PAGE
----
“”Contemporary epistemology of religion may conveniently be treated as a debate over whether evidentialism applies to religious beliefs, or whether we should instead adopt a more permissive epistemology. Here evidentialism is the initially plausible position that a belief is justified only if “it is proportioned to the evidence”. [...] Evidentialism implies that full religious belief is justified only if there is conclusive evidence for it. It follows that if the arguments for there being a God, including any arguments from religious experience, are at best probable ones, no one would be justified in having a full belief that there is a God. And the same holds for other religious beliefs, such as the belief that God is not just good in a utilitarian fashion but loving, or the belief that there is an afterlife. Likewise it would be unjustified to believe even with less than full confidence that, say, Krishna is divine or that Mohammed is the last and most authoritative of the prophets, unless a good case can be made for these claims from the evidence.
Evidentialism, then, sets rather high standards for justification, standards that the majority do not, it would seem, meet when it comes to religious beliefs, where many rely on “faith” [...]. Many others take some body of scripture, such as the Bible or the Koran as of special authority, contrary to the evidentialist treatment of these as just like other any other books making various claims. [...]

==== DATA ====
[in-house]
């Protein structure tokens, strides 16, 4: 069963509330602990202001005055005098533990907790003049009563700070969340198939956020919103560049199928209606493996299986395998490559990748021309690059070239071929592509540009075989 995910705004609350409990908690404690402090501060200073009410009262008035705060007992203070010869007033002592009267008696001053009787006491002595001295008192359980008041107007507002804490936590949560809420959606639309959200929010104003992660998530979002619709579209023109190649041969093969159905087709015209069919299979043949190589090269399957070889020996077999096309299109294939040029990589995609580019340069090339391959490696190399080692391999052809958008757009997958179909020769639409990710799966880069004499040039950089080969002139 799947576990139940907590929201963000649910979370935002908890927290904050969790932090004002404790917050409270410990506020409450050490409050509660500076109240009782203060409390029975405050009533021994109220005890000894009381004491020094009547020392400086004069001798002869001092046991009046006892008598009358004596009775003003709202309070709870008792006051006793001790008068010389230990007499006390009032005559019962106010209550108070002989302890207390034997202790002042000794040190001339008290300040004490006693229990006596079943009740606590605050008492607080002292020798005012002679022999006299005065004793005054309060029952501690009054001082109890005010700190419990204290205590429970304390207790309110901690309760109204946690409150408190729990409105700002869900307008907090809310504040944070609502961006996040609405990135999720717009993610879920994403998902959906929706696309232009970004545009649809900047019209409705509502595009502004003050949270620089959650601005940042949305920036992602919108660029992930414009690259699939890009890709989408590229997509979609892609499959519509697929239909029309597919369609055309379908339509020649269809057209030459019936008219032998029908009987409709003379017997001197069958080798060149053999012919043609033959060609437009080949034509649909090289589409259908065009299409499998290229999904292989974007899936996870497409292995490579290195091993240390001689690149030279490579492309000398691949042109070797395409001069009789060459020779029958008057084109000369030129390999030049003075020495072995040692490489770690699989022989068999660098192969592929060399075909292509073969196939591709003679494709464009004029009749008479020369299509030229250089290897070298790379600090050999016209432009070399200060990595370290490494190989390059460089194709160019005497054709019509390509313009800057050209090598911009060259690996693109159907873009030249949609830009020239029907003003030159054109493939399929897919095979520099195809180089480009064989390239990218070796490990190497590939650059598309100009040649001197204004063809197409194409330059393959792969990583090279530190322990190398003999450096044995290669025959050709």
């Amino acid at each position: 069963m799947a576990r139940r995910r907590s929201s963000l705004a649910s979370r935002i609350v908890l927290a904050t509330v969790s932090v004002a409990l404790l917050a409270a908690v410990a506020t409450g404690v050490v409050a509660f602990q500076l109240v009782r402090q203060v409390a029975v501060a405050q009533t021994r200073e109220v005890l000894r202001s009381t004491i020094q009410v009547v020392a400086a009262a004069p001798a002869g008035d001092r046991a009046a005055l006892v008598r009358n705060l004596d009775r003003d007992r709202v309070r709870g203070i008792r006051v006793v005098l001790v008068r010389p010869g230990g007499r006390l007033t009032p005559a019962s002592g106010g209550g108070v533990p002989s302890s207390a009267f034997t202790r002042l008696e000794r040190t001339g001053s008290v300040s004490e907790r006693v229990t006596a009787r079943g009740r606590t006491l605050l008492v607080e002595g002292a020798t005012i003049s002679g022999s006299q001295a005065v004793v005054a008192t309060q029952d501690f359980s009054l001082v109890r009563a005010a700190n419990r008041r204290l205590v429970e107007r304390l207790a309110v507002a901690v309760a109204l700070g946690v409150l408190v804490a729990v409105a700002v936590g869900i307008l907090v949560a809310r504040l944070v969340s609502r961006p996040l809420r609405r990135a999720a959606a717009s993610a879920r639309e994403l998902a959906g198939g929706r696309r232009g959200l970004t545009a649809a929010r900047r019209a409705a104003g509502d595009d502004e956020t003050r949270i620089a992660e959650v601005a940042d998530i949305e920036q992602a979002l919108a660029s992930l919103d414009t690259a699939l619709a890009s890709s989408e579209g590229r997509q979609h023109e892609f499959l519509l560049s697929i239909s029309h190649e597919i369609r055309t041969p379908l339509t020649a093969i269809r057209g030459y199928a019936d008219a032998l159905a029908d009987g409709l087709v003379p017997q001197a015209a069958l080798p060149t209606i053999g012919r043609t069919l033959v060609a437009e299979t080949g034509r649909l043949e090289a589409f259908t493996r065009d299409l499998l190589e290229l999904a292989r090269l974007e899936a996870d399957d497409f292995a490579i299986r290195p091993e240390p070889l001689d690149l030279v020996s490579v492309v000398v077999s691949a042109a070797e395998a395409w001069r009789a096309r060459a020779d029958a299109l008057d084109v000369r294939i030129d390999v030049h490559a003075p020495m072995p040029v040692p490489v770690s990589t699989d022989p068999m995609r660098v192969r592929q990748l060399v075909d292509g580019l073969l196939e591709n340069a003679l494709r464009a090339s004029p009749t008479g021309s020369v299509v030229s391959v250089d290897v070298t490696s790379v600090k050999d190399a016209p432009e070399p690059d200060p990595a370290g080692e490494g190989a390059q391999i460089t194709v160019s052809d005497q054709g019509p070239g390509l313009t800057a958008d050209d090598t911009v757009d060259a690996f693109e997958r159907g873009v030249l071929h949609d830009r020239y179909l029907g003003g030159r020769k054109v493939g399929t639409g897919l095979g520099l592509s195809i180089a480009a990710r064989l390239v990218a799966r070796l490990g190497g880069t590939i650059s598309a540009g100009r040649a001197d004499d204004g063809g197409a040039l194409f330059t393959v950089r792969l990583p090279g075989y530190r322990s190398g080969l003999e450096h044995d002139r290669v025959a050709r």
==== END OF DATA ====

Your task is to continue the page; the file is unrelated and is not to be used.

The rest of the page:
|—Peter Forrest, "The Epistemology of Religion", in Edward N. Zalta (ed.), The Stanford Encyclopedia of Philosophy (Spring 2014 Edition).|
The objective study of religion and comparative approach towards it first occurred amongst the ancient Greeks and Romans, and studying the history of religion in general, was popular for a time amongst Muslim scholars during the Middle Ages. It was not until the 19th century that religious studies began to emerge as its own discipline distinct from the study of history, with the rise of secularism, the decline of the old forms of organized Christianity, and the study of comparative religion.
Fields of study